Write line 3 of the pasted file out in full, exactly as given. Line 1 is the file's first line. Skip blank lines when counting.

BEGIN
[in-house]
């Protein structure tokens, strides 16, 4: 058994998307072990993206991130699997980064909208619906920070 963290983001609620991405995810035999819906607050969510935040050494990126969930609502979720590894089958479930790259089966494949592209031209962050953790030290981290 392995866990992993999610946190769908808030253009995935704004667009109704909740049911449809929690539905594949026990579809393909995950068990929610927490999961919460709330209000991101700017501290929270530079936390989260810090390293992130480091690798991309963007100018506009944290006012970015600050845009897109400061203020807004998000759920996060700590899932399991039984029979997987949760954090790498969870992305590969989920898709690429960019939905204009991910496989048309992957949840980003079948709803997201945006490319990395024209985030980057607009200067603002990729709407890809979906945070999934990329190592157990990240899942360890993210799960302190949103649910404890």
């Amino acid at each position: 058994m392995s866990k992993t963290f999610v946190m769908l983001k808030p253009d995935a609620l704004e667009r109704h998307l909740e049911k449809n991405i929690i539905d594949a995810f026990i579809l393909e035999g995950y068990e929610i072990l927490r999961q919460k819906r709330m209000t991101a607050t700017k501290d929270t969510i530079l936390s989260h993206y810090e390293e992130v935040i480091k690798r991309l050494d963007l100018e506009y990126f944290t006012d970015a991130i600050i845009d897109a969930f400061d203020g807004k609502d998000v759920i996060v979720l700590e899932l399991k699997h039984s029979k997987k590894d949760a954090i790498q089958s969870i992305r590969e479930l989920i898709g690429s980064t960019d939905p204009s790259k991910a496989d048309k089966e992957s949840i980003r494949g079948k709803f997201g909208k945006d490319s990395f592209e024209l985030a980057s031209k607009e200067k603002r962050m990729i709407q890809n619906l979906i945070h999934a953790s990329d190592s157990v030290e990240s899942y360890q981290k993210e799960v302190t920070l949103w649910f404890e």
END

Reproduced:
């Amino acid at each position: 058994m392995s866990k992993t963290f999610v946190m769908l983001k808030p253009d995935a609620l704004e667009r109704h998307l909740e049911k449809n991405i929690i539905d594949a995810f026990i579809l393909e035999g995950y068990e929610i072990l927490r999961q919460k819906r709330m209000t991101a607050t700017k501290d929270t969510i530079l936390s989260h993206y810090e390293e992130v935040i480091k690798r991309l050494d963007l100018e506009y990126f944290t006012d970015a991130i600050i845009d897109a969930f400061d203020g807004k609502d998000v759920i996060v979720l700590e899932l399991k699997h039984s029979k997987k590894d949760a954090i790498q089958s969870i992305r590969e479930l989920i898709g690429s980064t960019d939905p204009s790259k991910a496989d048309k089966e992957s949840i980003r494949g079948k709803f997201g909208k945006d490319s990395f592209e024209l985030a980057s031209k607009e200067k603002r962050m990729i709407q890809n619906l979906i945070h999934a953790s990329d190592s157990v030290e990240s899942y360890q981290k993210e799960v302190t920070l949103w649910f404890e």